The future of the Music Industry?
by John Chambers
November 2000

A coworker at a recent job has an interesting hobby that is slowly turning into a full-time business. It may be the future of the music industry.

He is really into new, experimental music, and knows a lot about the Web. So what he does is create web sites for local bands that play this music. He accepts recordings from them, converts them to MP3 if necessary, and puts them up on the band's site for anyone to download. He also supports email, mailing lists and chat groups for the bands. He charges the bands just enough, I think it was $10 or $20 per month, to cover his costs. He has dozens of bands on his site, and has had to upgrade his equipment to a seriously big and fast server with a good business-class net connection. And he gets into any of the bands gigs for free, of course. Sometimes he brings along recording equipment.

What makes this interesting is that he has also had to start producing CDs for the bands. The fans ask for them. This tends to confound those not familiar with Web economics, but in fact it's common. A CD is a very convenient way to carry around music. After a band gets a small following and has a set of tunes online that people like, requests for CDs start coming in.

But these CDs don't get produced quite like the recording industry makes them. A common problem with commercial albums is that you typically get one or two cuts that you like, and the rest are just filler (from your point of view). The musicians are as frustrated by this as the listeners, but there's little that anyone can do about it. The real problem is that there's no way to get any listener feedback until the CD is out there for sale.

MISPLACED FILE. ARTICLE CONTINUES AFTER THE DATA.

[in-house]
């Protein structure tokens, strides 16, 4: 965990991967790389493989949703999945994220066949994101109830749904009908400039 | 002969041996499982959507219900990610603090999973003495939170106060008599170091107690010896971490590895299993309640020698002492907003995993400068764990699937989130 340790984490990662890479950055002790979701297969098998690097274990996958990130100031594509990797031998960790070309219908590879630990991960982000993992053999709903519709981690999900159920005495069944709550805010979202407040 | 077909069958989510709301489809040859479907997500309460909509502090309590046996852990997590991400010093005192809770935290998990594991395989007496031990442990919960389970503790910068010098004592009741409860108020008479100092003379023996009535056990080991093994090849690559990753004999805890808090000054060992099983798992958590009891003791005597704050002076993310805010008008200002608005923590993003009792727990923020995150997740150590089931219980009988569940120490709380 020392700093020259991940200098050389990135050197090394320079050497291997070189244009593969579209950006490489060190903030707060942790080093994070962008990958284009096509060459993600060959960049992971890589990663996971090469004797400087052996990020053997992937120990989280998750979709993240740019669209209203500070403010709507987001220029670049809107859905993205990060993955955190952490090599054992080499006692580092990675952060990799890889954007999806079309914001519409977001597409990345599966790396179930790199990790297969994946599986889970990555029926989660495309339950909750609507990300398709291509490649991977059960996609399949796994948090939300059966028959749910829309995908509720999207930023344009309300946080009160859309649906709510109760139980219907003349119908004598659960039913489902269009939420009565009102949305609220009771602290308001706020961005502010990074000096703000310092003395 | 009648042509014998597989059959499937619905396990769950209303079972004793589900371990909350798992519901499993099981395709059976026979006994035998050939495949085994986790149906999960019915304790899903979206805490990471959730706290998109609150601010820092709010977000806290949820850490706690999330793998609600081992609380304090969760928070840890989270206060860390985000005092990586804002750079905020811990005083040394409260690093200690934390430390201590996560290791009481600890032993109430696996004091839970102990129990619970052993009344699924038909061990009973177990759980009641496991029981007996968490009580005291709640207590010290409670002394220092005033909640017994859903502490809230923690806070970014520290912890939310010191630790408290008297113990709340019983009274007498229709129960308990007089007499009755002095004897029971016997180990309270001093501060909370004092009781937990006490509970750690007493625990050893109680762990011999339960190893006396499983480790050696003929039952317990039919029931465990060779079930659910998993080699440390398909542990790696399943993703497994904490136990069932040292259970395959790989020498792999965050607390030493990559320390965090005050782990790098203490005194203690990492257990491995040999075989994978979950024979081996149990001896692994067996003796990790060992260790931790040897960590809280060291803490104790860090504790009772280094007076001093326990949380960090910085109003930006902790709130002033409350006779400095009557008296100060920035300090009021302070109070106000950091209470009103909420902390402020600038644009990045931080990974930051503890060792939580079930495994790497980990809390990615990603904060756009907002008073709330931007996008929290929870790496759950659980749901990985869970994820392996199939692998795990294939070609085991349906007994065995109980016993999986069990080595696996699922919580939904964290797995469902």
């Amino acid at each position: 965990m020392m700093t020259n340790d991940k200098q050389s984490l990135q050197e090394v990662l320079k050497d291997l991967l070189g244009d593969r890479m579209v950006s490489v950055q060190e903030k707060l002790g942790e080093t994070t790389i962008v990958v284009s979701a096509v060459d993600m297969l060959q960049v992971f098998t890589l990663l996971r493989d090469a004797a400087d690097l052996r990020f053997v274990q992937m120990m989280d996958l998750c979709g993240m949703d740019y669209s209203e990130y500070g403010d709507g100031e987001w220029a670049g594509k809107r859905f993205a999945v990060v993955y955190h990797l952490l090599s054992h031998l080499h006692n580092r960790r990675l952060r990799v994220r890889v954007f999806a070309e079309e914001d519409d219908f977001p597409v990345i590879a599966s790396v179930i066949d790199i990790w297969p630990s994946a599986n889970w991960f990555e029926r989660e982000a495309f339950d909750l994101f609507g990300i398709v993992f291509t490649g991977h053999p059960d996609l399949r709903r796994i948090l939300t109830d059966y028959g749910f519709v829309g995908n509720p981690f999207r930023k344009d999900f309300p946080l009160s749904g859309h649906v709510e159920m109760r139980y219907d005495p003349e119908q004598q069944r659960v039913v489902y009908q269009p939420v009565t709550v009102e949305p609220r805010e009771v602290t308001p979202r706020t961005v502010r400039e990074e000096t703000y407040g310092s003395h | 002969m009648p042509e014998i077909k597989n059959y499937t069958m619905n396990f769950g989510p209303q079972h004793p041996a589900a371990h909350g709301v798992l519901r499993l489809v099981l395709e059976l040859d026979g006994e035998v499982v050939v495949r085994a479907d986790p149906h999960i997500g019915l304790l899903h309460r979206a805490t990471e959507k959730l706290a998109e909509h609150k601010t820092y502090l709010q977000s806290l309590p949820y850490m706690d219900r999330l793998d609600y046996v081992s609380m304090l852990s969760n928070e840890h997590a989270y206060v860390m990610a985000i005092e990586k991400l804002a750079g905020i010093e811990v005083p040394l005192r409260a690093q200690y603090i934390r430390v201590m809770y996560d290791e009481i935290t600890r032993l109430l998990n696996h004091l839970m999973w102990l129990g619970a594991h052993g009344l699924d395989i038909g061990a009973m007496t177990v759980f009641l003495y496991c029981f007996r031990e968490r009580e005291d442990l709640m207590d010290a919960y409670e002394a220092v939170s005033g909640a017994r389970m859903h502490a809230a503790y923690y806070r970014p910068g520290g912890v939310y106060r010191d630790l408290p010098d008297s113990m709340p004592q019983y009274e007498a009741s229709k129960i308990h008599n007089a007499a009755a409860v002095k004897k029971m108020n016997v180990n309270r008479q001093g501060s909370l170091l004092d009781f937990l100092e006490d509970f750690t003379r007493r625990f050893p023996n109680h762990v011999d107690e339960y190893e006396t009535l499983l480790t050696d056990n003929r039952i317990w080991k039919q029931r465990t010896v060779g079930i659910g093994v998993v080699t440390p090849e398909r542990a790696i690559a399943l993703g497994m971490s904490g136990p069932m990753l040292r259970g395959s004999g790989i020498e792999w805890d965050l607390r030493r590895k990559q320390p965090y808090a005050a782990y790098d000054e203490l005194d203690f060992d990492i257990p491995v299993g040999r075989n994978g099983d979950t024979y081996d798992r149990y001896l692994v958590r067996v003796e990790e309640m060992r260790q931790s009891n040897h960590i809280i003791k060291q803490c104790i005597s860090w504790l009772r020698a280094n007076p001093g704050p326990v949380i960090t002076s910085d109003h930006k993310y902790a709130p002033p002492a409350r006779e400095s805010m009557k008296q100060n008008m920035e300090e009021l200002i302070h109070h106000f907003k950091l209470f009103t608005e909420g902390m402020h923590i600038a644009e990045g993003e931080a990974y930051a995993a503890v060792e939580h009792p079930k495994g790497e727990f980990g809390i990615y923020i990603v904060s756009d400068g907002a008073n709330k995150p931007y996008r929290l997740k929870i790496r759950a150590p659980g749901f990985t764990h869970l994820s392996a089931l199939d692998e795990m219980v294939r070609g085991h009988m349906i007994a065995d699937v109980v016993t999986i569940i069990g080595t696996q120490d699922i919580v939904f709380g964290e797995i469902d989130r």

Things are different in this case. What happens is that a band is at first surprised by the requests for CDs. "They're willing to pay for music that's free?" Well, yeah; CDs are convenient.

Slowly the fans convince them to take it seriously. The band discusses the CD with their online fans, and together a set of tunes is worked out. By this time most of their tunes have gone through a number of versions. The fans have criticised them, often ruthlessly. The band doesn't always agree, but listens and makes more versions.

Finally they decide they've worked it all out, and a CD is made. Most of the fans order a copy, because nearly all the cuts are good (by their standards). The price is lower than commercial recordings, all the cuts are keepers, and the band gets around half the money.

He suggests that the end result of this will be fewer albums than the commercial recording industry churns out, but those that are produced will be very high quality. Because of the feedback with fans, nearly everything on an album will be something that most of the fans like.

The fellow who runs all this has started to mumble about quitting his day job after the next layoff and devoting full time to his hobby. Despite his reasonable prices, he has built up a significant retirement fund. He also really likes the idea that he is doing an end run around the commercial recording industry, which mostly acts as a barrier between musicians and their audience. Instead, he creates good communication between his bands and any fans who are online, which includes most of the young people in this part of the world.

He also helps friends in several other cities set up their own local-band web sites. Anyone interested should do a bit of looking around, and see who is doing the same in your area. Maybe you can start up a similar web site yourself. With a bit of work, we can kill the recording industry and replace it with a direct musician-to-audience system, complete with good feedback.